Typically, the driver shortage is worst when the economy is flourishing and unemployment is low. But school transportation managers need to constantly focus on trying to find good hires, whether they’re substitutes or full-time drivers.

    The following driver recruitment strategies have been successfully used by school districts and contractors across the country.

    Finder’s fees. Let’s face it, word of mouth is one of the most effective ways to recruit school bus drivers. Plus, it has the added benefit that the “recruiter” will likely be someone already working as a driver and thus would have strong sense of whether the prospect can do the job.

    To sweeten the pot, many school districts and contractors offer a referral bonus. If the new employee stays at least, say, three months, the referring employee receives a bonus. This technique works for many different businesses, but is especially effective in school transportation.

    School bus billboards. Parking a school bus at a shopping mall with a large banner that says “Bus Drivers Needed” is an effective way of catching the eye of the public. Michael Dallessandro, transportation director at Lake Shore (N.Y.) Central School District, says he’s received telephone inquiries only a few hours after the bus is put on display. “Over a three-week period, I have received an average of 18 applications,” he says. “Out of those 18 applicants, finding six quality employees is not that much of a stretch.”

    Canvassing the community. Your best hires will come from the local area, so you might as well canvas the community. To accomplish this, consider placing fliers in laundromats, grocery stores, restaurants, employment offices and other high-traffic outlets. Offer your speaking services at civic organizations like Rotary, Lions and Kiwanis. These groups are often starved for good speakers. An interesting talk about the overall safety record of school buses and the local pupil transportation program would be well received.

    Don’t forget the obvious. Classified advertising in your local newspaper is a good investment. Generally, the cost of these ads are relatively small and thus can be run with good frequency. You should also consider advertising in church bulletins, social service agency newsletters and other community-based publications.


    43. Hawk it on eBay

    The Internet has been an invaluable resource to operators for information and communication purposes for some time now, but it’s increasingly useful as a marketplace. Dozens of school bus operators, public and private, have flocked to Websites such as and to buy and sell used school buses and other surplus equipment. Best of all, demand for vehicles and equipment is not just driven by those who need the items for their own school districts, but also by enthusiasts and collectors shopping for memorabilia.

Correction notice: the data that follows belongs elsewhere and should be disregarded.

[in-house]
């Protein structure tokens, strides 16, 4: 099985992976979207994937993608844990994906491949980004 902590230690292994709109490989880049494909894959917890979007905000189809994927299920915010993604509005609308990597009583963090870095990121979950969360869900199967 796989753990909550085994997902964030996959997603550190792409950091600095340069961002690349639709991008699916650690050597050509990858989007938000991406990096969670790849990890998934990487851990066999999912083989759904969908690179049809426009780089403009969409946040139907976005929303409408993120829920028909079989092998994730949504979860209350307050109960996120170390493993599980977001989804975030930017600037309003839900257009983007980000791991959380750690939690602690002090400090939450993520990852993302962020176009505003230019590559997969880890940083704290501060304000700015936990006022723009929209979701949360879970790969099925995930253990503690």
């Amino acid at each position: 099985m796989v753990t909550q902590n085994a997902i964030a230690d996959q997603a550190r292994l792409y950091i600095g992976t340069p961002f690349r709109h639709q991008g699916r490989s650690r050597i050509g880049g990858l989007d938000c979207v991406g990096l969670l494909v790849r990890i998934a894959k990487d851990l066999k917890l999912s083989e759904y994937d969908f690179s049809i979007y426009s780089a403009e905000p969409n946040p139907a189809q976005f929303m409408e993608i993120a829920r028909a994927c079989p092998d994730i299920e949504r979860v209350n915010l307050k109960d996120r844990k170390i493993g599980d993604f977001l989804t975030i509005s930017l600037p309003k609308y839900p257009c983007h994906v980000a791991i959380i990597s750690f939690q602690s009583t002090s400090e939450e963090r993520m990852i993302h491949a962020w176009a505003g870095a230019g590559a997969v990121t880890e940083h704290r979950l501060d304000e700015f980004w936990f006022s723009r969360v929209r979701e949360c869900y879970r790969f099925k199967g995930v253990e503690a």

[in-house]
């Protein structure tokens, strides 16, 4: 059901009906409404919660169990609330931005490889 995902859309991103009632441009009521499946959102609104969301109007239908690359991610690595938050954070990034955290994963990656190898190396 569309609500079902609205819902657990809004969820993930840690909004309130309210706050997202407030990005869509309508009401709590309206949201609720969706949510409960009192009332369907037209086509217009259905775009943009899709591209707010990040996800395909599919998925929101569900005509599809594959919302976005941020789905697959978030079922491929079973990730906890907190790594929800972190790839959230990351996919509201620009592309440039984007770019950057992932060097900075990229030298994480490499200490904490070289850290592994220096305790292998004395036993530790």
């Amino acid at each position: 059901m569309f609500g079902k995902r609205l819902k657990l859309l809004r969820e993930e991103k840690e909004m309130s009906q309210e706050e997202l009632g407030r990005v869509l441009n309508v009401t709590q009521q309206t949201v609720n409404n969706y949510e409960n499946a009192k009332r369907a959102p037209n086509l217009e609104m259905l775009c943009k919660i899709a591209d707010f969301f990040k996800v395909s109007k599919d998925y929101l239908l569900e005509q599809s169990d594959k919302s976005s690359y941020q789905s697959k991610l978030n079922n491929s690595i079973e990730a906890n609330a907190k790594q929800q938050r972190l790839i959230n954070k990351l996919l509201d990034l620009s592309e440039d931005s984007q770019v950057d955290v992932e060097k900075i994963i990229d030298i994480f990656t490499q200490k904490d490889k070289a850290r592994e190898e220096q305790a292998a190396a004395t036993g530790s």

44. No child left on the bus

    During the past four years, the State of Tennessee has had several incidents in which children were left on a school bus or van. Several children died in those incidents. The governor ordered the State Day Care Licensing Department to come up with a plan of action to reduce the possibility of the incidents recurring.

    Subsequently, the state passed a law with specific requirements for school transportation operations. When drivers arrive at the site, either after the morning pick-up of all the children or after the evening delivery and return to the bus parking lot, the bus has to be checked by a reconciler, a staff member that did not ride the route. The driver and the bus assistant, if present, must check the bus again before the bus is parked.

    The weekly bus route roster must also be checked as each child gets on or off the bus — morning and afternoon. That roster has to be signed by all staff participating in the bus check to verify that all children have been removed.

    Staff has to undergo training up to two times per year to reinforce the procedure. Occasionally, a state day care office staff member and I will monitor drivers on their routes to ensure the new law is observed.

    — Submitted by Willie White, transportation supervisor at Avondale (Tenn.) Head Start


    45. Clean, maintain safety restraints

    Car seats and seat belts get dirty fast. In addition to the health hazards this can pose, it can hinder the equipment from working properly. Here’s a list of steps to take in making sure safety restraints, as well as the seats they rest on, are properly maintained.


  • Car seats should be removed from the bus seat on a regular basis so the seat area beneath can be cleaned.


  • Clean car seats with a commercial cleaner designed for such purposes. A mild disinfectant or even just an old-fashioned combination of soap and water can also be effective.


  • Be careful about using cleaning solutions with strong fragrances. Some children may be highly allergic.


  • Seat belts should be regularly wiped clean. The female end of the latching mechanism tends to gather dirt and food particles and can become “gummed up” enough to not work right.


  • All safety restraints should be regularly inspected for damage and wear. A damaged car seat or any other type of restraint should be replaced. (The damaged restraint must be destroyed so it’s not used again by mistake.)


  • Though safety seats were previously discarded after any type of accident, the National Highway Traffic Safety Administration (NHTSA) found earlier this year that the seats can be reused after minor crashes. NHTSA defines a minor crash as one in which no visual damage was done to the seat, the vehicle was able to drive away, the door nearest the seat was undamaged, there were no occupant injuries and any air bags on board did not deploy.

    — Source: The Pupil Transportation Safety Institute’s “Head Start Driver & Monitor Pre-Service Training”

    Click here for Great Ways 46 through 60

  • Related Topics: behavior management, child safety restraint systems, cutting costs, driver shortage, driver training, morale, seating